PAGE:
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7-Eleven is trialling an unmanned locker service called Seven Locker in Seoul, South Korea.
The group has revised its five-year plan and now aims to spend US$44bn (KRW50tn) through 2023.
Of the total investment, 25% will go to retail to be spent on ecommerce infrastructure, logistics, big data and AI. Lotte plans to hire 70,000 workers during the five-year period, mainly in the ecommerce sector. This big investment to bring physical stores online is a significant step up from its previous announcement.
The group also announced that 10% of the US$44bn will be invested on foods, which includes expanding across Asia. In China, Lotte’s retail business has been struggling with a boycott by Chinese consumers and Lotte may be moving on from China. The group said it will push into new markets and expand in Indonesia and Vietnam.
In a statement this week, Lotte Group, noted, "The plan reflects our will to quickly normalise management activities that recently slowed, secure competitiveness for future growth and to contribute to revitalising the national economy."
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7-Eleven in South Korea has launched a new fully automated 'express' format.
Having launched its first unstaffed convenience store at Lotte World Tower in Seoul last year, 7-Eleven is now testing its latest 'express' format. South Korea continues to see the rise of self-service and cashier-less stores with various retailers exploring this space.
7-Eleven's new concept store consists of five vending machines in the shape of an express train. It is currently testing four stores, two of which are being trialed at the headquarters of 7-Eleven in Seoul, one at Lotte E&M in Incheon, and the other at the headquarters of Lotte Rent-a-Car in Anyang, Gyeonggi Province.
The 10-metre long express stores carry 200 products across five key categories; drinks, snacks, prepared meals, processed food and non-food products. They are also cashless, and shoppers can pay via a prepaid transit card or credit card after inputting the product number into the machine. For shoppers looking for a quick snack, the store features a microwave and a hot water dispenser in the central area for convenience.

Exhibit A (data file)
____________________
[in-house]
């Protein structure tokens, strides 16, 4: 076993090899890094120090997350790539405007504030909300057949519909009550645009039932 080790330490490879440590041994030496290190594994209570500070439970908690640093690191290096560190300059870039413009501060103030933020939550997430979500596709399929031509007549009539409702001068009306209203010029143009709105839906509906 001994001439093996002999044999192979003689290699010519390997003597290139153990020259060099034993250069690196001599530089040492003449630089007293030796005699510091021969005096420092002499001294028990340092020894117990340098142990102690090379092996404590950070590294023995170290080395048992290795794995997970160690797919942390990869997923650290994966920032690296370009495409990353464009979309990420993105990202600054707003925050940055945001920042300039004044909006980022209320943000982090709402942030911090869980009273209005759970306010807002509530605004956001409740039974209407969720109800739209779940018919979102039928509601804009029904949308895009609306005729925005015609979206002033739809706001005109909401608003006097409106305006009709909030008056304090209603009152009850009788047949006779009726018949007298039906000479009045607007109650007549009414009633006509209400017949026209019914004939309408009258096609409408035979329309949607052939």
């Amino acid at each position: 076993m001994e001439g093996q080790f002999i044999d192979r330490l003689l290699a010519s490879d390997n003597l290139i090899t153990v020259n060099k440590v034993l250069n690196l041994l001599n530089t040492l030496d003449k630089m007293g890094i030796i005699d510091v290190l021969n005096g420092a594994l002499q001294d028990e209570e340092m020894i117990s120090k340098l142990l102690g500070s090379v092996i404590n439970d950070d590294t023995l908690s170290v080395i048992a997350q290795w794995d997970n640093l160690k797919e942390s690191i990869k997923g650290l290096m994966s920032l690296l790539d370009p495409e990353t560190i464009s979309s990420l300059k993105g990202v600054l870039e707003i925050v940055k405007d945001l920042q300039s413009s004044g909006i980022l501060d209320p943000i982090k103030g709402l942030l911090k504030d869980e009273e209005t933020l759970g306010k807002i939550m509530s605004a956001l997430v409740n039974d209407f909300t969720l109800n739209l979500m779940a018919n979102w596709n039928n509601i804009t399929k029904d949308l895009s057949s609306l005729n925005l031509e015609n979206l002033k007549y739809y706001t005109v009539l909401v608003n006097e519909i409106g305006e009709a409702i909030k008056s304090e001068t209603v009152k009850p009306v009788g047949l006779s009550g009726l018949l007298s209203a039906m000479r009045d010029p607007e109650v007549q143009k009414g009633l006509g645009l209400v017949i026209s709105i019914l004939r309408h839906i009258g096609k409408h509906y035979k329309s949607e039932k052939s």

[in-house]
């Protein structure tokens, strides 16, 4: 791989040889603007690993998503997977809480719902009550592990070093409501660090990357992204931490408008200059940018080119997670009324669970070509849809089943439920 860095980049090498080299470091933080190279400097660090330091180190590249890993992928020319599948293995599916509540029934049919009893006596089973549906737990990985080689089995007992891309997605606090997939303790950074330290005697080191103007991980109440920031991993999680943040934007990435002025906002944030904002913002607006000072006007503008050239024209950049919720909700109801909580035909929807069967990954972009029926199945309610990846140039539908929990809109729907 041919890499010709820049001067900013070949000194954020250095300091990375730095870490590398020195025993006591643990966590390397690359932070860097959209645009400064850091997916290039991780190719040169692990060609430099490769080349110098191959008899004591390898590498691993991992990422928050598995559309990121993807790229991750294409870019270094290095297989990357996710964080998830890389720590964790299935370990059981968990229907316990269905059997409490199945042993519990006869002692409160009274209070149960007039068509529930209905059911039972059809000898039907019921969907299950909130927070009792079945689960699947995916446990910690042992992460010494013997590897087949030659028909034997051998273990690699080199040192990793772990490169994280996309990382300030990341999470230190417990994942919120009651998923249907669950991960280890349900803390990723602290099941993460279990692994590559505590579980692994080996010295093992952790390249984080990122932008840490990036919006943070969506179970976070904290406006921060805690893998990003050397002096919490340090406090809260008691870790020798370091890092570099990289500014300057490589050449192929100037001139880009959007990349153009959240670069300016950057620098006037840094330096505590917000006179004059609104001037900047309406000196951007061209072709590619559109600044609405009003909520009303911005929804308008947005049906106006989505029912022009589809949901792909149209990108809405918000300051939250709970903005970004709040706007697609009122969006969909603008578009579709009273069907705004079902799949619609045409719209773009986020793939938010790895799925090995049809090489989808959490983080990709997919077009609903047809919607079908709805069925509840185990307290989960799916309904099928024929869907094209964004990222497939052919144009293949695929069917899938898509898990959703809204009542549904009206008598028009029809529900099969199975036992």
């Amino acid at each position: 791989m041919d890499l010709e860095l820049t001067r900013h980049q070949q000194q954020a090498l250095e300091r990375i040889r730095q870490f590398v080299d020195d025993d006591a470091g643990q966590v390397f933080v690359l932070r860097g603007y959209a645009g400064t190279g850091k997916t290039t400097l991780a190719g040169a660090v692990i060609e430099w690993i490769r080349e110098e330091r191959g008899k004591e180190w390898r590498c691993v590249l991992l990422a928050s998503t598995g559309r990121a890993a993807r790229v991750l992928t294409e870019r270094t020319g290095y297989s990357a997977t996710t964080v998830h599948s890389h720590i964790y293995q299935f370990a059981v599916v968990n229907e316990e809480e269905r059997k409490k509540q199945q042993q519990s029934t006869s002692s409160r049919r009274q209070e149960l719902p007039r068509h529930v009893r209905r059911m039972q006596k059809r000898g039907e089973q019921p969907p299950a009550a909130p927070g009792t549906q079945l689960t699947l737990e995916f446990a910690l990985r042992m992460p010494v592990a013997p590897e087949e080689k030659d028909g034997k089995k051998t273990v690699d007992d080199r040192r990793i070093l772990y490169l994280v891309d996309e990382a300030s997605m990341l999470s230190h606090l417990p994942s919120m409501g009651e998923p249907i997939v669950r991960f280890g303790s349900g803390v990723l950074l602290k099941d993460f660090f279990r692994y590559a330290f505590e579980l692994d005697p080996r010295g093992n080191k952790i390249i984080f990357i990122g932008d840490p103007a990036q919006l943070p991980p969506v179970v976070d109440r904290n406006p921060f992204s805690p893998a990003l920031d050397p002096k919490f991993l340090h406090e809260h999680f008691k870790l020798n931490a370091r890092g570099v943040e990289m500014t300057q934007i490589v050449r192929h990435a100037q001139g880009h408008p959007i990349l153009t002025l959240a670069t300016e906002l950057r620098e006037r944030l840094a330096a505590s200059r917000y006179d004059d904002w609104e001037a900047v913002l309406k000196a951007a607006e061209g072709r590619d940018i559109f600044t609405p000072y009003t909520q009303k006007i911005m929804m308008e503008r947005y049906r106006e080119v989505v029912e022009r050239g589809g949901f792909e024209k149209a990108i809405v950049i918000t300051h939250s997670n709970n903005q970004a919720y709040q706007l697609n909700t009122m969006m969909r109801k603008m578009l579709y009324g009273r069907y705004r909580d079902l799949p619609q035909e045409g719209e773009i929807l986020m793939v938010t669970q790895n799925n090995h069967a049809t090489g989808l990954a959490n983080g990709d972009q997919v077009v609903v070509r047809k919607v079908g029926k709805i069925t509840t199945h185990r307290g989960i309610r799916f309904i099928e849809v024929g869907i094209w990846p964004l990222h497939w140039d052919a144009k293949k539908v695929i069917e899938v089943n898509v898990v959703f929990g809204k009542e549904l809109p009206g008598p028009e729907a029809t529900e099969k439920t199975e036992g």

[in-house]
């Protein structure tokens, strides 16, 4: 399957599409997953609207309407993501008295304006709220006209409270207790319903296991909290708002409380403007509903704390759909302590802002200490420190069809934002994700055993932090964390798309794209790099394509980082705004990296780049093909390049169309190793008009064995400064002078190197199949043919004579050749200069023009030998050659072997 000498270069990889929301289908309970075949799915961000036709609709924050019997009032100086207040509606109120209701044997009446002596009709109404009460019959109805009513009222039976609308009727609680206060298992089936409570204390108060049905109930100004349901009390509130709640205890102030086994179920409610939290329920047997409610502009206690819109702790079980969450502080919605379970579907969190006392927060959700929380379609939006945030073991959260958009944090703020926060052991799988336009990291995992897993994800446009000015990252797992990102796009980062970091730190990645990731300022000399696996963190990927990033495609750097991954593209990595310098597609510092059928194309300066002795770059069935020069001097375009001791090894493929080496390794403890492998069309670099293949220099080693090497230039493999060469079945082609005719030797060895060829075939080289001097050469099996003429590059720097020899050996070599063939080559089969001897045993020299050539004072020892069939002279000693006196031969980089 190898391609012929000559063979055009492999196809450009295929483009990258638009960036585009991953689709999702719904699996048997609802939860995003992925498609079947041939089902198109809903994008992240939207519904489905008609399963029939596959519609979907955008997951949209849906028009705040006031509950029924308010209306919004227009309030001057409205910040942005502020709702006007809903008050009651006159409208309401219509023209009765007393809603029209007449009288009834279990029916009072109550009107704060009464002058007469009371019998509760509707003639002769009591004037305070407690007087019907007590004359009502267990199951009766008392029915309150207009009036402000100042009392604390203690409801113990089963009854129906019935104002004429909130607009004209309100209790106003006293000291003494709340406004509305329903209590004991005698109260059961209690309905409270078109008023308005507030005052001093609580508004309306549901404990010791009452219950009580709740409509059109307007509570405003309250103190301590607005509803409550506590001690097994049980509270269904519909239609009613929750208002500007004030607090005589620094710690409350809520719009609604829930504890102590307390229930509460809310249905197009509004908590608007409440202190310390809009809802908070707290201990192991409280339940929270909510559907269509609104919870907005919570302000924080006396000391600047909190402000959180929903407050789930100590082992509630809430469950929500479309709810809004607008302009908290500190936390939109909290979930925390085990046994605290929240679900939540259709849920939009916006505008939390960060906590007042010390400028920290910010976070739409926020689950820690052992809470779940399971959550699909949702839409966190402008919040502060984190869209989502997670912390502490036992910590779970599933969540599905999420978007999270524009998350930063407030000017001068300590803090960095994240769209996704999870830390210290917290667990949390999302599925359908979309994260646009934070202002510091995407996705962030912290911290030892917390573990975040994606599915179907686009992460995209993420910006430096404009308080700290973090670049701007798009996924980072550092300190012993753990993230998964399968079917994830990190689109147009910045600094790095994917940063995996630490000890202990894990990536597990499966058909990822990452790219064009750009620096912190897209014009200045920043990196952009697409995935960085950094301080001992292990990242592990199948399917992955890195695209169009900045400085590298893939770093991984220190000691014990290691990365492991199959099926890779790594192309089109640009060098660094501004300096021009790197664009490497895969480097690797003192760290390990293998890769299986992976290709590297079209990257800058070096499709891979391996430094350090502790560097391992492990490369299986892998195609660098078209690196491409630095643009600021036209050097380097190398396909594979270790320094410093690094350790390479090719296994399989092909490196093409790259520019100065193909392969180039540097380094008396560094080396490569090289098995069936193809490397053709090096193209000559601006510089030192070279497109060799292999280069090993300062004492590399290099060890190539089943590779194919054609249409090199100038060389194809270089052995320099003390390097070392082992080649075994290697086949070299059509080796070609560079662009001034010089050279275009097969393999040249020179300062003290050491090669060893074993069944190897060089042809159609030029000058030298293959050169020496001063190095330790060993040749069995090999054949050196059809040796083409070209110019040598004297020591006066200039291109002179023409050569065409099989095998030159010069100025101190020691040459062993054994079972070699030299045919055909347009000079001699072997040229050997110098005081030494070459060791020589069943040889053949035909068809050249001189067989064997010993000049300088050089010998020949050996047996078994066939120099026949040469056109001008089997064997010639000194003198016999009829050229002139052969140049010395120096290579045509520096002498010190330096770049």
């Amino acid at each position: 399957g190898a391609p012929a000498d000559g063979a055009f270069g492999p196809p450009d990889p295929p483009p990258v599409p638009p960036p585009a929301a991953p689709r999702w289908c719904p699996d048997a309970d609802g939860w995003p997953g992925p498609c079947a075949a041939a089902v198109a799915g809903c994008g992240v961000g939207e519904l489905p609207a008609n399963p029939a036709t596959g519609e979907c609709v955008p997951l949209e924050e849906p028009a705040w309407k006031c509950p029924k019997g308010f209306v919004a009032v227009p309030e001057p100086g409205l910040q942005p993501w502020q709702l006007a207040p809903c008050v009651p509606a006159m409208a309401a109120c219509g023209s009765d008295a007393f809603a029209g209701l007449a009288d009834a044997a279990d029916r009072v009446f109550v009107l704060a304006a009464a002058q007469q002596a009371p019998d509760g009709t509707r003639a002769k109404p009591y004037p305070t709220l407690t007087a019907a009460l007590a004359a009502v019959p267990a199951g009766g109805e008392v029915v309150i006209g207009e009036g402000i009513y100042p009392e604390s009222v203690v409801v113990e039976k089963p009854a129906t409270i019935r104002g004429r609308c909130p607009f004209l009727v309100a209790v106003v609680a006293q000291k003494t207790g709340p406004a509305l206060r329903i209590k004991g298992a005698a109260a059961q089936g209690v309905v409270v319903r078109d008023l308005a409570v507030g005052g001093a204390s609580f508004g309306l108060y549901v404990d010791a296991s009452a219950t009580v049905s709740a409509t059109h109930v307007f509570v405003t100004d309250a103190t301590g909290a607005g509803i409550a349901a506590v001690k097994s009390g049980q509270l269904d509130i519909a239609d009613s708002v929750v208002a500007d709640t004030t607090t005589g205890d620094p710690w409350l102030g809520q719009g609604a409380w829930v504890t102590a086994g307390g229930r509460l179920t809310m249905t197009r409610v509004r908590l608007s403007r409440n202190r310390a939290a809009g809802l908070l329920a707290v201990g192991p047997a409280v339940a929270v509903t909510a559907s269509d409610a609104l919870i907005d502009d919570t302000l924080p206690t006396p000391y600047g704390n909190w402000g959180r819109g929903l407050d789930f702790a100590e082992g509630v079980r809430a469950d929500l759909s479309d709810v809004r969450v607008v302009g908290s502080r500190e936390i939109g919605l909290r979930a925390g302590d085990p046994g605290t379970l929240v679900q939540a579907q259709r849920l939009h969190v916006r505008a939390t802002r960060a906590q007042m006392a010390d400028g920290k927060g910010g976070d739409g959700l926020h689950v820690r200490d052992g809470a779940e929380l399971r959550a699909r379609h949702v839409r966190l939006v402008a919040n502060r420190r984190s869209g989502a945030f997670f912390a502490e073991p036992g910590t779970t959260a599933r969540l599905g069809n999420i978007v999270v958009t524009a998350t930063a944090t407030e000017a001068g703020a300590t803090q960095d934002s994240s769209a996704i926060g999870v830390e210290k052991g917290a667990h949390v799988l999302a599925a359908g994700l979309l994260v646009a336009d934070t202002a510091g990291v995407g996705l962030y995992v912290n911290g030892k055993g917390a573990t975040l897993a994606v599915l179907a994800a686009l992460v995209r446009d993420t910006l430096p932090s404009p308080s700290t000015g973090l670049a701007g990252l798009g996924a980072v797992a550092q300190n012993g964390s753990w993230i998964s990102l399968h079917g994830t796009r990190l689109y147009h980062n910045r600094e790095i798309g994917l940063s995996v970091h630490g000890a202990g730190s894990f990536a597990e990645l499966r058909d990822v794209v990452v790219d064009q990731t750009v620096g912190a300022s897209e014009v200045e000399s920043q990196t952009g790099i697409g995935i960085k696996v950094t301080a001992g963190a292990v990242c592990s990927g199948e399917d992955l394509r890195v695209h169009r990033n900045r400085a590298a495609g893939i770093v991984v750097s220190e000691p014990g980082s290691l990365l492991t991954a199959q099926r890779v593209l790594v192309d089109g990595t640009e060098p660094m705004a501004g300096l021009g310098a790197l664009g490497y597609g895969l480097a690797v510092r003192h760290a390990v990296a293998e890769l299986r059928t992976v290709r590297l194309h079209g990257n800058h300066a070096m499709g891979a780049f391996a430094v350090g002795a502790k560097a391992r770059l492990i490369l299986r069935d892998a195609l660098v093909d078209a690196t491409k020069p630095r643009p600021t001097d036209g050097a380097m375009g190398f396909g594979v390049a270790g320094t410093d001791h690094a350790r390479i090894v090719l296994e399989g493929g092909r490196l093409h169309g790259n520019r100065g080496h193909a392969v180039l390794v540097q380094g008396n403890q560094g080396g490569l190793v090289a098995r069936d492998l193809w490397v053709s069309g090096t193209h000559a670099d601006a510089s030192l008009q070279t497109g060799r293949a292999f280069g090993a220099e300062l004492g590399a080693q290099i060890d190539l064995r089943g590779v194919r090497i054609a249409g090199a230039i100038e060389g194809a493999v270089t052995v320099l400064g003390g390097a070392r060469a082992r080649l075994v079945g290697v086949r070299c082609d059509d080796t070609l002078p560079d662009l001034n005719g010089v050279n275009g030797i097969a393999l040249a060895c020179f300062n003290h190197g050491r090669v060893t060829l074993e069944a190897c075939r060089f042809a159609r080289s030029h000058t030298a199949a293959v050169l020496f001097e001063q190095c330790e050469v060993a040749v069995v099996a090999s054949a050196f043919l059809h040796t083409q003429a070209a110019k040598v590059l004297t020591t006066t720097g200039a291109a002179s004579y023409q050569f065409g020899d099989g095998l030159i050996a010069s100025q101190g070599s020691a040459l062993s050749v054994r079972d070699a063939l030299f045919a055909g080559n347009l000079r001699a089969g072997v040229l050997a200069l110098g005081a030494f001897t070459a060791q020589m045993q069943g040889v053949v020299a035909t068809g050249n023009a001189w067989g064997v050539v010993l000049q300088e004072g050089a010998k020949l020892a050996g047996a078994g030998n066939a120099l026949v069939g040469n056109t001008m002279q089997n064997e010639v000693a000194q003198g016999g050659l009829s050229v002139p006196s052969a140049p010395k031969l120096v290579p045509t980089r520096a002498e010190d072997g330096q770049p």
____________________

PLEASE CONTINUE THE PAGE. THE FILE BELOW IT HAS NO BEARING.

South Korean conglomerate Lotte Group is looking to sell some of its department stores in China, edging closer to exiting the market completely.
The retailer currently operates five department stores in China. Lotte department stores in Tianjin and in Weihai, Shandong Province are likely to close first, while stores in Shenyang and Chengdu in Sichuan province are expected to operate a little longer. Sales at Lotte's department operations in China fell 22% to KRW76bn (US$68m) last year, resulting in KRW70bn in operating losses.
Since March last year, the impact of THAAD has been widely reported, as has consumer sentiment towards Korean products and retailers. The retailer's supermarket business Lotte Mart, for example, has 14 stores remaining after selling its operations in Beijing and Shanghai.
Lotte has launched a new department in charge of the Group’s online businesses in South Korea. The move is part of a plan to capitalise on the country’s fast growing online market. Only three months ago, Lotte outlined its ecommerce investment plans over the next five years, targeting KRW20tn (US$15.2bn) in sales by 2022. The new ecommerce department has approx. 1,400 employees, and has plans to launch a mobile app in 2020 to provide optimised services supported by Big Data.
Meanwhile, Lotte Duty Free, the retailer’s duty-free business has closed its operations at Incheon International Airport. It decided to return three of its four money-losing concessions at the country’s main gateway in February. Lotte is now redirecting its attention by investing in downtown duty-free stores, overseas expansion and online services
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South Korean conglomerate, Lotte, is planning to open to its first Lotte Mart store in Mongolia in the first of half of next year.
The first Lotte Mart store in Mongolia is expected to be opened in Ulaanbaatar next year. Lotte has set up a joint venture with Nomin Holdings, which will sell Lotte’s private label products for the next 10 years. The two companies are initially targeting sales of US$3m a year.
Since last year, Lotte has been selling its private label food products, Only Price, Yorihada and Choice L at four stores, including a state-run department store and two supermarkets owned by Nomin in Ulaanbaatar. The retailer launched its Lotteria fast-food chain in Ulaanbaatar last month, and plans to open ten outlets in the next four years. Stores will operated by Eugenetek Mongolia, who has signed on as a master franchisor.
With Lotte on the verge of exiting China entirely, it is consolidating its operations at home and turning to Vietnam and Mongolia overseas. Fierce South Korean rival, Shinsegae, entered Mongolia in 2016 with Emart via a franchise agreement with Sky Trading, a local distribution unit of Altai Group. With Lotte also planning to enter the market, Mongolian shoppers will have a greater choice of Korean products in addition to Emart.
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